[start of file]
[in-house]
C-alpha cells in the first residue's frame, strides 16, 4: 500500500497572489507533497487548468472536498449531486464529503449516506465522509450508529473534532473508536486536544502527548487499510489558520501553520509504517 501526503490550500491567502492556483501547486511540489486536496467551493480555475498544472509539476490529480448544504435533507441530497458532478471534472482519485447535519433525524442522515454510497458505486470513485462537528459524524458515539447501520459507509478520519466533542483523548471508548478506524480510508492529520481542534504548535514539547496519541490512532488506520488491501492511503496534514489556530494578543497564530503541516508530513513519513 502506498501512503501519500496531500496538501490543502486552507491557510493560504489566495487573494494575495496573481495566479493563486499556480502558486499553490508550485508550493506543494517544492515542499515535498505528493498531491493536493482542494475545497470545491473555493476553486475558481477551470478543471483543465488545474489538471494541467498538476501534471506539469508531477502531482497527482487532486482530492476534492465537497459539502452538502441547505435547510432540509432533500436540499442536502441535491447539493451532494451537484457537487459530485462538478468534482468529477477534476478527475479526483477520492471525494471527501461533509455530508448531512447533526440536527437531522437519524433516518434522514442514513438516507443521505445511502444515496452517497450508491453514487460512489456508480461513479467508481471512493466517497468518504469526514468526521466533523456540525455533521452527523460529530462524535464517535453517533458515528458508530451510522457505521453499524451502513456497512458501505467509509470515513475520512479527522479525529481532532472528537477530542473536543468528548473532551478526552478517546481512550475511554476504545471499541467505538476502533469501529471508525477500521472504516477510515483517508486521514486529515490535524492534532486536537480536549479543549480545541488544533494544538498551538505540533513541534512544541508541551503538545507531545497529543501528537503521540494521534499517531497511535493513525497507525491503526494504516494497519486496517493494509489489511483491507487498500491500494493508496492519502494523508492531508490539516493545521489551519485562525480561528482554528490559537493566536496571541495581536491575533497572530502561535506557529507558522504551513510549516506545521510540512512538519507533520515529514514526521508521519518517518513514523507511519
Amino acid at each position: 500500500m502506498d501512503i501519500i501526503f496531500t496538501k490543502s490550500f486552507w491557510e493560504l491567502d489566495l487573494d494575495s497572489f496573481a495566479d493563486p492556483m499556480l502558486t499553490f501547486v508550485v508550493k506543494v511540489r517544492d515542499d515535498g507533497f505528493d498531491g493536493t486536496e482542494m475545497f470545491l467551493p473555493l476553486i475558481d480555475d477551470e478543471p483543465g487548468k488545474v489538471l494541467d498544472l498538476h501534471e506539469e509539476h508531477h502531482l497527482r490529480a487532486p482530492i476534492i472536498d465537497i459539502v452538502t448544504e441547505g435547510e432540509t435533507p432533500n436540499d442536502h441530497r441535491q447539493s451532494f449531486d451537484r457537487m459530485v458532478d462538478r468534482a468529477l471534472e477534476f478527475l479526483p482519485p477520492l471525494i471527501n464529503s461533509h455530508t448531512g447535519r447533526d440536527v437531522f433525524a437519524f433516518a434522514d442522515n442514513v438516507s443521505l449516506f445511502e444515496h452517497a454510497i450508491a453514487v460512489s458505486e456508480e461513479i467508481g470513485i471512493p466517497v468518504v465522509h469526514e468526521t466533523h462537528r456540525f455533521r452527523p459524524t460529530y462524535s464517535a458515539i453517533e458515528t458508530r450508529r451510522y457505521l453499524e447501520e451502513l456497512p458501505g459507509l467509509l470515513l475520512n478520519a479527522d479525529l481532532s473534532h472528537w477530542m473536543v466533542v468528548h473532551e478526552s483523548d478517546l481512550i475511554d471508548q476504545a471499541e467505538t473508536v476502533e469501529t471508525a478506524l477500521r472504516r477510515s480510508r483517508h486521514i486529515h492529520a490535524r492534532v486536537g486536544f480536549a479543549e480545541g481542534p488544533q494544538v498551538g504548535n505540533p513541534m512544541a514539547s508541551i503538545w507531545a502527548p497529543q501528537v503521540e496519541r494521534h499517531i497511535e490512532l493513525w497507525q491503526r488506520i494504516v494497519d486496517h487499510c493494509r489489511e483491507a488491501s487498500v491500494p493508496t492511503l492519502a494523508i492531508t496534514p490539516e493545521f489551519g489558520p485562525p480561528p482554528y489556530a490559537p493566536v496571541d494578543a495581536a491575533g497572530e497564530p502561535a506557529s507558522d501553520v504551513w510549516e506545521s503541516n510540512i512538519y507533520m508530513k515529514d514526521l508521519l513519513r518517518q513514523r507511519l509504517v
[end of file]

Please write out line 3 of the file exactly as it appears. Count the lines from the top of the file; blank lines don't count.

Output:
Amino acid at each position: 500500500m502506498d501512503i501519500i501526503f496531500t496538501k490543502s490550500f486552507w491557510e493560504l491567502d489566495l487573494d494575495s497572489f496573481a495566479d493563486p492556483m499556480l502558486t499553490f501547486v508550485v508550493k506543494v511540489r517544492d515542499d515535498g507533497f505528493d498531491g493536493t486536496e482542494m475545497f470545491l467551493p473555493l476553486i475558481d480555475d477551470e478543471p483543465g487548468k488545474v489538471l494541467d498544472l498538476h501534471e506539469e509539476h508531477h502531482l497527482r490529480a487532486p482530492i476534492i472536498d465537497i459539502v452538502t448544504e441547505g435547510e432540509t435533507p432533500n436540499d442536502h441530497r441535491q447539493s451532494f449531486d451537484r457537487m459530485v458532478d462538478r468534482a468529477l471534472e477534476f478527475l479526483p482519485p477520492l471525494i471527501n464529503s461533509h455530508t448531512g447535519r447533526d440536527v437531522f433525524a437519524f433516518a434522514d442522515n442514513v438516507s443521505l449516506f445511502e444515496h452517497a454510497i450508491a453514487v460512489s458505486e456508480e461513479i467508481g470513485i471512493p466517497v468518504v465522509h469526514e468526521t466533523h462537528r456540525f455533521r452527523p459524524t460529530y462524535s464517535a458515539i453517533e458515528t458508530r450508529r451510522y457505521l453499524e447501520e451502513l456497512p458501505g459507509l467509509l470515513l475520512n478520519a479527522d479525529l481532532s473534532h472528537w477530542m473536543v466533542v468528548h473532551e478526552s483523548d478517546l481512550i475511554d471508548q476504545a471499541e467505538t473508536v476502533e469501529t471508525a478506524l477500521r472504516r477510515s480510508r483517508h486521514i486529515h492529520a490535524r492534532v486536537g486536544f480536549a479543549e480545541g481542534p488544533q494544538v498551538g504548535n505540533p513541534m512544541a514539547s508541551i503538545w507531545a502527548p497529543q501528537v503521540e496519541r494521534h499517531i497511535e490512532l493513525w497507525q491503526r488506520i494504516v494497519d486496517h487499510c493494509r489489511e483491507a488491501s487498500v491500494p493508496t492511503l492519502a494523508i492531508t496534514p490539516e493545521f489551519g489558520p485562525p480561528p482554528y489556530a490559537p493566536v496571541d494578543a495581536a491575533g497572530e497564530p502561535a506557529s507558522d501553520v504551513w510549516e506545521s503541516n510540512i512538519y507533520m508530513k515529514d514526521l508521519l513519513r518517518q513514523r507511519l509504517v